Based on observation, interview, record review and document review, the facility failed to ensure an effective governing body was legally responsible for the conduct of the hospital. The governing body failed to ensure nursing services were furnished in accordance with facility policies and procedures (Refer to Tag's A0395, A0397 and A0404). The governing body failed to ensure pharmacy services were furnished in accordance with facility policies and procedures (Refer to Tag's A0500 and A0508). The governing body failed to ensure quality assurance performance services were furnished in accordance with facility policies and procedures (Refer to Tag A0288).

The cumulative effect of these systematic practices resulted in the failure of the facility to deliver statutory mandated care to patients.
VIOLATION: PROGRAM DATA, PROGRAM ACTIVITIES Tag No: A0283
Based on interview and document review, the facility failed to trend and implement preventive actions regarding medication errors.

Findings include:

On 11/7/11 at 12:40 PM, the Interim Chief Nursing Officer (CNO) explained due to recent administrative turnover, multiple incident reports had been unearthed and not yet examined. The CNO acknowledged the past medication errors had not been trended and tracked by the Quality Assurance Director.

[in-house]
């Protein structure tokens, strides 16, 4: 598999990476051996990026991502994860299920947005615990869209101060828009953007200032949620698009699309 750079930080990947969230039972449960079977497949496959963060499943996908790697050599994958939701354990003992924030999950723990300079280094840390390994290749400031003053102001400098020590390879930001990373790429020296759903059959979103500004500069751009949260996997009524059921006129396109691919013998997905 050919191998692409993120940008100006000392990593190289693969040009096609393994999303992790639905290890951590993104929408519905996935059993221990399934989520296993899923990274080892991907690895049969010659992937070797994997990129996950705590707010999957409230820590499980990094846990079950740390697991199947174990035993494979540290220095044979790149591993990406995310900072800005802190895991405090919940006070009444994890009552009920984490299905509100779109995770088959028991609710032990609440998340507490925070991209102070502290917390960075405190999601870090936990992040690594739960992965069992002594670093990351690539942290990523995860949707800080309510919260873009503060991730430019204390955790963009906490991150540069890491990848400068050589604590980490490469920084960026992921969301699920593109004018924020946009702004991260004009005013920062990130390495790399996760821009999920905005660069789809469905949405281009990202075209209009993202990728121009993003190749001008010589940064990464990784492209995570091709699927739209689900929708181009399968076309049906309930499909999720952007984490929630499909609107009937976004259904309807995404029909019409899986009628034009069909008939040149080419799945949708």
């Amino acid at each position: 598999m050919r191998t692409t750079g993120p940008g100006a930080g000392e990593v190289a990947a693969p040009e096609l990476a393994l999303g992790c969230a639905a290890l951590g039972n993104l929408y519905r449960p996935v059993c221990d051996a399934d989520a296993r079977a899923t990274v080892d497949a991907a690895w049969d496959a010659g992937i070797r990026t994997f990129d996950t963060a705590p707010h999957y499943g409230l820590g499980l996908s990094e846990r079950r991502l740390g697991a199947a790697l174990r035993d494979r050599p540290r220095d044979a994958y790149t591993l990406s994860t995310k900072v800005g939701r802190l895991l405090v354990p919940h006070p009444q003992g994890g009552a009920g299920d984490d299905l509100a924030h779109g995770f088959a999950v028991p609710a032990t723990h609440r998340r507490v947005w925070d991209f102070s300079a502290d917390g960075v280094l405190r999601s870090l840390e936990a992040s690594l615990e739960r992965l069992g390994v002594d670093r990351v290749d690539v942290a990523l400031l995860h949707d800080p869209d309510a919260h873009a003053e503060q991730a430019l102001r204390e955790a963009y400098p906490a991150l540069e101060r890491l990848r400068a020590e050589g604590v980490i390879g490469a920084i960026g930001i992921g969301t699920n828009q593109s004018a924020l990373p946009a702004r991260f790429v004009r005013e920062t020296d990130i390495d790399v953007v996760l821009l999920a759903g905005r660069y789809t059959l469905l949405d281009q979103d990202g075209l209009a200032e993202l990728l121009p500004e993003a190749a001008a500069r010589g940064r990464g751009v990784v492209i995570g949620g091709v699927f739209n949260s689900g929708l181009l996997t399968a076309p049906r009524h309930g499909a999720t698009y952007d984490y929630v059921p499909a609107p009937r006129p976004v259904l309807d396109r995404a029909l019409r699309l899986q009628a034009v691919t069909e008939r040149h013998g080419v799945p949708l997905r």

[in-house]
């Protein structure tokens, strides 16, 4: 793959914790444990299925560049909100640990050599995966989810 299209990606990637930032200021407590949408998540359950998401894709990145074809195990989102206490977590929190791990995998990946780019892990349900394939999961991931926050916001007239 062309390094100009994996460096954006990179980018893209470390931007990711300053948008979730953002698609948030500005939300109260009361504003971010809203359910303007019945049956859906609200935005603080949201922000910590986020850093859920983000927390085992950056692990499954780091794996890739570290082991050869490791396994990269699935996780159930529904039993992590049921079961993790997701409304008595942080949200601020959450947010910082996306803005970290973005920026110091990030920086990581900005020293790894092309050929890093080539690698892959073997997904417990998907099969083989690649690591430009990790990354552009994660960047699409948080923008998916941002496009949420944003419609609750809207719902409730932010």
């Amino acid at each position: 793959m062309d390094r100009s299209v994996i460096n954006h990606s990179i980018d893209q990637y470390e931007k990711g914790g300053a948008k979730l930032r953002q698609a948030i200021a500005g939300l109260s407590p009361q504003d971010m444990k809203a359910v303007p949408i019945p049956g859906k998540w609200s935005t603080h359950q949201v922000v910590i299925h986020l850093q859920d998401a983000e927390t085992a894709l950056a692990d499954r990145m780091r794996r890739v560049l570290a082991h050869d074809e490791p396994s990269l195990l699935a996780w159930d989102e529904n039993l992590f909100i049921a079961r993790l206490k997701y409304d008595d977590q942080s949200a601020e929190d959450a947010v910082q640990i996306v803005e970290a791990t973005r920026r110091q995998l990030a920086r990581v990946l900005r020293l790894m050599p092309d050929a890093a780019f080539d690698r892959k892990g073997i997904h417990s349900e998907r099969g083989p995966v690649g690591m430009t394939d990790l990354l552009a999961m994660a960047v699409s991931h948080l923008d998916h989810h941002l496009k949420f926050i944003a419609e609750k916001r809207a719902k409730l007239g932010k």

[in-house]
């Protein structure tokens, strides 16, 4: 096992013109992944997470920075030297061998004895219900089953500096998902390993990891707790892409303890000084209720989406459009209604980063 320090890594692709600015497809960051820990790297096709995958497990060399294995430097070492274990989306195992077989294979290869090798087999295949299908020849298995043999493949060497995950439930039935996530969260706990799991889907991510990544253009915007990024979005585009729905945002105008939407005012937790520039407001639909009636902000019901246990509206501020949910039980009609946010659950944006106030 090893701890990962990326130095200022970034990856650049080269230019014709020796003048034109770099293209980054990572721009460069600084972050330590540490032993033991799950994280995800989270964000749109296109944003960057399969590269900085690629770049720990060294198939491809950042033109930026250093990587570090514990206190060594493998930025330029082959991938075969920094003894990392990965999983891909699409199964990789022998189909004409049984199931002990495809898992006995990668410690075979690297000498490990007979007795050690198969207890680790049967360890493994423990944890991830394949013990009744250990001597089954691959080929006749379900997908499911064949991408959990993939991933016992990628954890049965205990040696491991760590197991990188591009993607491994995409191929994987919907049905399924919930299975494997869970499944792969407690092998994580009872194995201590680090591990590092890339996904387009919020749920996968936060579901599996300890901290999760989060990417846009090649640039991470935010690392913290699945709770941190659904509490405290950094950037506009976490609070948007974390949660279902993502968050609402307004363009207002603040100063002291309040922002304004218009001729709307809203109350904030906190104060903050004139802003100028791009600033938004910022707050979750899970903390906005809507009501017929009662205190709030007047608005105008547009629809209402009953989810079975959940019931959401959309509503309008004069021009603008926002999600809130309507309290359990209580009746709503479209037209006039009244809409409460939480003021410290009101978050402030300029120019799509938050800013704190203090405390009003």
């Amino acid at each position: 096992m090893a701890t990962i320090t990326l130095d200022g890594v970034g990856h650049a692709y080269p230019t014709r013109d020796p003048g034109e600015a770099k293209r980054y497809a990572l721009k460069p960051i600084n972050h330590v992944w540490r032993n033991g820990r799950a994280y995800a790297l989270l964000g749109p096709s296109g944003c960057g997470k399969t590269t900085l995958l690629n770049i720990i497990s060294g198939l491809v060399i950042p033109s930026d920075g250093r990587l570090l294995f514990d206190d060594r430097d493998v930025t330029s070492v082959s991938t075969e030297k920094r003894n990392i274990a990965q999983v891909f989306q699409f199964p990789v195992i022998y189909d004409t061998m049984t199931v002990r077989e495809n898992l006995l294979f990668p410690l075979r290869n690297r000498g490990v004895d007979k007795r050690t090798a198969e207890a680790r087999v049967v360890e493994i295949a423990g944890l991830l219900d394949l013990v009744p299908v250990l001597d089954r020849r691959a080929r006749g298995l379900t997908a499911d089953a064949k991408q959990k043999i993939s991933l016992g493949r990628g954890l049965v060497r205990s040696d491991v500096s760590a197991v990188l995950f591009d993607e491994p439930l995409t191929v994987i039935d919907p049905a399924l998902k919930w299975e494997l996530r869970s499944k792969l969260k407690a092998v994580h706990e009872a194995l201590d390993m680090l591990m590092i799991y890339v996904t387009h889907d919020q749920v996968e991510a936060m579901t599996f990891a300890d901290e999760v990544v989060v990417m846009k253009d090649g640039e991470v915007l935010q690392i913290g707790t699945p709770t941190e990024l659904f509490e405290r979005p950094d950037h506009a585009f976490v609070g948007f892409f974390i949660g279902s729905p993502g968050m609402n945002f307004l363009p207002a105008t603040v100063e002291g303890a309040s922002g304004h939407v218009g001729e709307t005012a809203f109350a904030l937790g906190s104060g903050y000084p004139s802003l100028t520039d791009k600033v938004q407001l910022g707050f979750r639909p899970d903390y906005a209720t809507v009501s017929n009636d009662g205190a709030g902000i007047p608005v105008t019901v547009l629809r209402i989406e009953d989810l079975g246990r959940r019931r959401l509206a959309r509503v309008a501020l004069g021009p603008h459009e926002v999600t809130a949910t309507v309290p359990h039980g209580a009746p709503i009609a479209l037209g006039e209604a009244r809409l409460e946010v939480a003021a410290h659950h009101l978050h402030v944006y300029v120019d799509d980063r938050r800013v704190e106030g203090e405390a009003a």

On 11/9/11 at 9:10 AM, the Director of Quality and Compliance explained the medication error report was provided to her from the pharmacy. The Director stated she was not a nurse, therefore, did not review the medication error reports. The Director explained there was currently a contracted pharmacy services consultant who checked each nursing unit for medication errors on a quarterly basis. The Director stated her responsibilities were to drive the process with pharmacy. The Director stated she was responsible for looking for anomalies and inconsistency with medication error reporting. The Director acknowledged there was not specific trending and tracking regarding medication errors.